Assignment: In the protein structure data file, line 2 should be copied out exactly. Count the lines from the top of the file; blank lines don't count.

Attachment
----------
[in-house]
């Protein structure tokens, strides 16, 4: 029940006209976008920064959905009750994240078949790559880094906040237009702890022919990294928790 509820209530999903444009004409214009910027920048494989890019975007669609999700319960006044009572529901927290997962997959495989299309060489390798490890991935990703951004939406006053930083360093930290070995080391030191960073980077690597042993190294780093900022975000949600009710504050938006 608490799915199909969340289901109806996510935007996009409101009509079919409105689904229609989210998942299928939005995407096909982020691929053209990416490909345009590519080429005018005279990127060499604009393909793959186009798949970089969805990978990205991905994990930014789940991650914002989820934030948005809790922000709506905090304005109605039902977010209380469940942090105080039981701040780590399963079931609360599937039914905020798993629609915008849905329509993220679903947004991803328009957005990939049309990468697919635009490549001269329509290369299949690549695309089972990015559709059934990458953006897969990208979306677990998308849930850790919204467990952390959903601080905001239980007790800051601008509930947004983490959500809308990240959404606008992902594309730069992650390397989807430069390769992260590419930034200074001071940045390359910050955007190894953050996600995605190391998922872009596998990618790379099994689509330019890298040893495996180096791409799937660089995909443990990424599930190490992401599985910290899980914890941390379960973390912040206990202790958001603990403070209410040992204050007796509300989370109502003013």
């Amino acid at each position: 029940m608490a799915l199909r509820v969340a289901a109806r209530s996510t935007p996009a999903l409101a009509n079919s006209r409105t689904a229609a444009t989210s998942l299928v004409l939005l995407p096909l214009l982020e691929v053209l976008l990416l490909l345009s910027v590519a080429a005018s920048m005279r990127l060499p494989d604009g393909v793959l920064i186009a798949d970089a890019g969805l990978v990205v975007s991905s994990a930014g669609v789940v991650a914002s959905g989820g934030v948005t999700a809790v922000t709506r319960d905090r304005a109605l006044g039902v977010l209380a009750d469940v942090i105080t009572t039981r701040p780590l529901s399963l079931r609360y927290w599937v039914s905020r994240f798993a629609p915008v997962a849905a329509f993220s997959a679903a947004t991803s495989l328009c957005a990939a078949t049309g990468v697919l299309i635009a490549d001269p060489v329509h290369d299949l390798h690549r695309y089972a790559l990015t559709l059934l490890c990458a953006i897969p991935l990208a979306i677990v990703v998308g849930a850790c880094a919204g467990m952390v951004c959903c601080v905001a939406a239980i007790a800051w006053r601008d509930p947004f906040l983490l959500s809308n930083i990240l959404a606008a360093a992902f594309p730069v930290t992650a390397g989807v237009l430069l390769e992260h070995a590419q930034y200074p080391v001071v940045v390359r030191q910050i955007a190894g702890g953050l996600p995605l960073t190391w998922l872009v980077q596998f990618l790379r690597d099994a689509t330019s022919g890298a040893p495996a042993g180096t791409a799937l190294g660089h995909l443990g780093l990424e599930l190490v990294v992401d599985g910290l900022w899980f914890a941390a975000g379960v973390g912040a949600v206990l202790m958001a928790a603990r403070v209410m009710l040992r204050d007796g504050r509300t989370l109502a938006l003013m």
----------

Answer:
């Protein structure tokens, strides 16, 4: 029940006209976008920064959905009750994240078949790559880094906040237009702890022919990294928790 509820209530999903444009004409214009910027920048494989890019975007669609999700319960006044009572529901927290997962997959495989299309060489390798490890991935990703951004939406006053930083360093930290070995080391030191960073980077690597042993190294780093900022975000949600009710504050938006 608490799915199909969340289901109806996510935007996009409101009509079919409105689904229609989210998942299928939005995407096909982020691929053209990416490909345009590519080429005018005279990127060499604009393909793959186009798949970089969805990978990205991905994990930014789940991650914002989820934030948005809790922000709506905090304005109605039902977010209380469940942090105080039981701040780590399963079931609360599937039914905020798993629609915008849905329509993220679903947004991803328009957005990939049309990468697919635009490549001269329509290369299949690549695309089972990015559709059934990458953006897969990208979306677990998308849930850790919204467990952390959903601080905001239980007790800051601008509930947004983490959500809308990240959404606008992902594309730069992650390397989807430069390769992260590419930034200074001071940045390359910050955007190894953050996600995605190391998922872009596998990618790379099994689509330019890298040893495996180096791409799937660089995909443990990424599930190490992401599985910290899980914890941390379960973390912040206990202790958001603990403070209410040992204050007796509300989370109502003013």